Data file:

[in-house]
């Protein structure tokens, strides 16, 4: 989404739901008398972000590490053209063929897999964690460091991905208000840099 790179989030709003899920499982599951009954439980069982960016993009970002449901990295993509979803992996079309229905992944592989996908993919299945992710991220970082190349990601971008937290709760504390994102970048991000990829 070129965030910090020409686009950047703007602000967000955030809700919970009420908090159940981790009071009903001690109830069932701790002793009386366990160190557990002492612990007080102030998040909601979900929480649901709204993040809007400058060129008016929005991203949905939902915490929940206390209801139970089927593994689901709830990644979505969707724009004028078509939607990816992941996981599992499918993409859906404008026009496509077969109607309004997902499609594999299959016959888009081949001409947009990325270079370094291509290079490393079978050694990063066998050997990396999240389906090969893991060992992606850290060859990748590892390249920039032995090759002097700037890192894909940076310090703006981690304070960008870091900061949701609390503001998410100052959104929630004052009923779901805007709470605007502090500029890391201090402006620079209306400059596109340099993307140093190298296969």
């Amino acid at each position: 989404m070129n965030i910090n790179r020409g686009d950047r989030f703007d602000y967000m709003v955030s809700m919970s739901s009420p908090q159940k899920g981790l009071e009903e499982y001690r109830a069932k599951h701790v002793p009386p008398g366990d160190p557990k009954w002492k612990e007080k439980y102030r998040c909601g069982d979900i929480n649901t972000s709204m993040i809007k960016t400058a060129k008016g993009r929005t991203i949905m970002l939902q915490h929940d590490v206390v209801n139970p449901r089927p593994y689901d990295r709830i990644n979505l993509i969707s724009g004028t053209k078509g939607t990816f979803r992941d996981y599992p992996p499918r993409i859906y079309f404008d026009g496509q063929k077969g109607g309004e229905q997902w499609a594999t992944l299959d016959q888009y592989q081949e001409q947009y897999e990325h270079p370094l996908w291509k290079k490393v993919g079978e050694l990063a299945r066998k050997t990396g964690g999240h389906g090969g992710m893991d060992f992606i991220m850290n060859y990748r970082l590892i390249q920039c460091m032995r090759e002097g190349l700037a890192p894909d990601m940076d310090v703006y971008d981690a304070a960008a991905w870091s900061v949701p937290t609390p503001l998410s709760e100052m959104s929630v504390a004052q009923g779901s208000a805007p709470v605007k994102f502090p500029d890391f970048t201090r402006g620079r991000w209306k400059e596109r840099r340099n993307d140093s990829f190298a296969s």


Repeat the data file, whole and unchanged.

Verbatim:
[in-house]
């Protein structure tokens, strides 16, 4: 989404739901008398972000590490053209063929897999964690460091991905208000840099 790179989030709003899920499982599951009954439980069982960016993009970002449901990295993509979803992996079309229905992944592989996908993919299945992710991220970082190349990601971008937290709760504390994102970048991000990829 070129965030910090020409686009950047703007602000967000955030809700919970009420908090159940981790009071009903001690109830069932701790002793009386366990160190557990002492612990007080102030998040909601979900929480649901709204993040809007400058060129008016929005991203949905939902915490929940206390209801139970089927593994689901709830990644979505969707724009004028078509939607990816992941996981599992499918993409859906404008026009496509077969109607309004997902499609594999299959016959888009081949001409947009990325270079370094291509290079490393079978050694990063066998050997990396999240389906090969893991060992992606850290060859990748590892390249920039032995090759002097700037890192894909940076310090703006981690304070960008870091900061949701609390503001998410100052959104929630004052009923779901805007709470605007502090500029890391201090402006620079209306400059596109340099993307140093190298296969």
């Amino acid at each position: 989404m070129n965030i910090n790179r020409g686009d950047r989030f703007d602000y967000m709003v955030s809700m919970s739901s009420p908090q159940k899920g981790l009071e009903e499982y001690r109830a069932k599951h701790v002793p009386p008398g366990d160190p557990k009954w002492k612990e007080k439980y102030r998040c909601g069982d979900i929480n649901t972000s709204m993040i809007k960016t400058a060129k008016g993009r929005t991203i949905m970002l939902q915490h929940d590490v206390v209801n139970p449901r089927p593994y689901d990295r709830i990644n979505l993509i969707s724009g004028t053209k078509g939607t990816f979803r992941d996981y599992p992996p499918r993409i859906y079309f404008d026009g496509q063929k077969g109607g309004e229905q997902w499609a594999t992944l299959d016959q888009y592989q081949e001409q947009y897999e990325h270079p370094l996908w291509k290079k490393v993919g079978e050694l990063a299945r066998k050997t990396g964690g999240h389906g090969g992710m893991d060992f992606i991220m850290n060859y990748r970082l590892i390249q920039c460091m032995r090759e002097g190349l700037a890192p894909d990601m940076d310090v703006y971008d981690a304070a960008a991905w870091s900061v949701p937290t609390p503001l998410s709760e100052m959104s929630v504390a004052q009923g779901s208000a805007p709470v605007k994102f502090p500029d890391f970048t201090r402006g620079r991000w209306k400059e596109r840099r340099n993307d140093s990829f190298a296969s």